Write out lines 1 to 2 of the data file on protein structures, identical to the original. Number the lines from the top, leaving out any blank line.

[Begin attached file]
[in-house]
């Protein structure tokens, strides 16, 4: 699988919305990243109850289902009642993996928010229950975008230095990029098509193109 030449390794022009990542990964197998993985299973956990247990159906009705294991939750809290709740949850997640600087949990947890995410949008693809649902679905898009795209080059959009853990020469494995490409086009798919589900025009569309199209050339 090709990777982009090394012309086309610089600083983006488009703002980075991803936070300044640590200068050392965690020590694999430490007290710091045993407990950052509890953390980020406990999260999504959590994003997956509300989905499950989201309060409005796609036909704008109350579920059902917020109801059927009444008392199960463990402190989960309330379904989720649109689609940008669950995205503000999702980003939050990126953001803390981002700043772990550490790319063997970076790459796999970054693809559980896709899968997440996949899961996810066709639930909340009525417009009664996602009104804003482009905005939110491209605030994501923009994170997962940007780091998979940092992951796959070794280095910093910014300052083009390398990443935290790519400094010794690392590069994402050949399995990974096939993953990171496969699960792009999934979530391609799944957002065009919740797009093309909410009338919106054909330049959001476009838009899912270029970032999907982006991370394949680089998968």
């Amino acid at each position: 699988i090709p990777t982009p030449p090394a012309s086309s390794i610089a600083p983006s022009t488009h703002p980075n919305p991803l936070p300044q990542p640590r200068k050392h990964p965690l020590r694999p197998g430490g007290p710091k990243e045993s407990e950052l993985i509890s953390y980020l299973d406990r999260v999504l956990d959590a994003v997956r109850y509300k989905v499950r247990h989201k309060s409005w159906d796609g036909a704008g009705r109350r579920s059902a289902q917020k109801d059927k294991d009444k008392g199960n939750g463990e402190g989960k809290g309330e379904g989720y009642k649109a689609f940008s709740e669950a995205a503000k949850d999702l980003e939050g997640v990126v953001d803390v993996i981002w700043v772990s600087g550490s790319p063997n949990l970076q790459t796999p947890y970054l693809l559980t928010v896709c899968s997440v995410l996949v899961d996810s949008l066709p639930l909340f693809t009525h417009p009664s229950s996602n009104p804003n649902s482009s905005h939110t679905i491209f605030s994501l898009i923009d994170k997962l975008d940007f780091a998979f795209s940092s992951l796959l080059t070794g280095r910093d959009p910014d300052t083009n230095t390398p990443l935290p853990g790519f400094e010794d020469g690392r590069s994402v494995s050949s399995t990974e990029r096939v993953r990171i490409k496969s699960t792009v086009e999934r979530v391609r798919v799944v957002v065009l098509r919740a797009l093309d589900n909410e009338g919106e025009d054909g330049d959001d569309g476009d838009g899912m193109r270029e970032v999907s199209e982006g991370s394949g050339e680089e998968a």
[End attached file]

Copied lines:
[in-house]
């Protein structure tokens, strides 16, 4: 699988919305990243109850289902009642993996928010229950975008230095990029098509193109 030449390794022009990542990964197998993985299973956990247990159906009705294991939750809290709740949850997640600087949990947890995410949008693809649902679905898009795209080059959009853990020469494995490409086009798919589900025009569309199209050339 090709990777982009090394012309086309610089600083983006488009703002980075991803936070300044640590200068050392965690020590694999430490007290710091045993407990950052509890953390980020406990999260999504959590994003997956509300989905499950989201309060409005796609036909704008109350579920059902917020109801059927009444008392199960463990402190989960309330379904989720649109689609940008669950995205503000999702980003939050990126953001803390981002700043772990550490790319063997970076790459796999970054693809559980896709899968997440996949899961996810066709639930909340009525417009009664996602009104804003482009905005939110491209605030994501923009994170997962940007780091998979940092992951796959070794280095910093910014300052083009390398990443935290790519400094010794690392590069994402050949399995990974096939993953990171496969699960792009999934979530391609799944957002065009919740797009093309909410009338919106054909330049959001476009838009899912270029970032999907982006991370394949680089998968």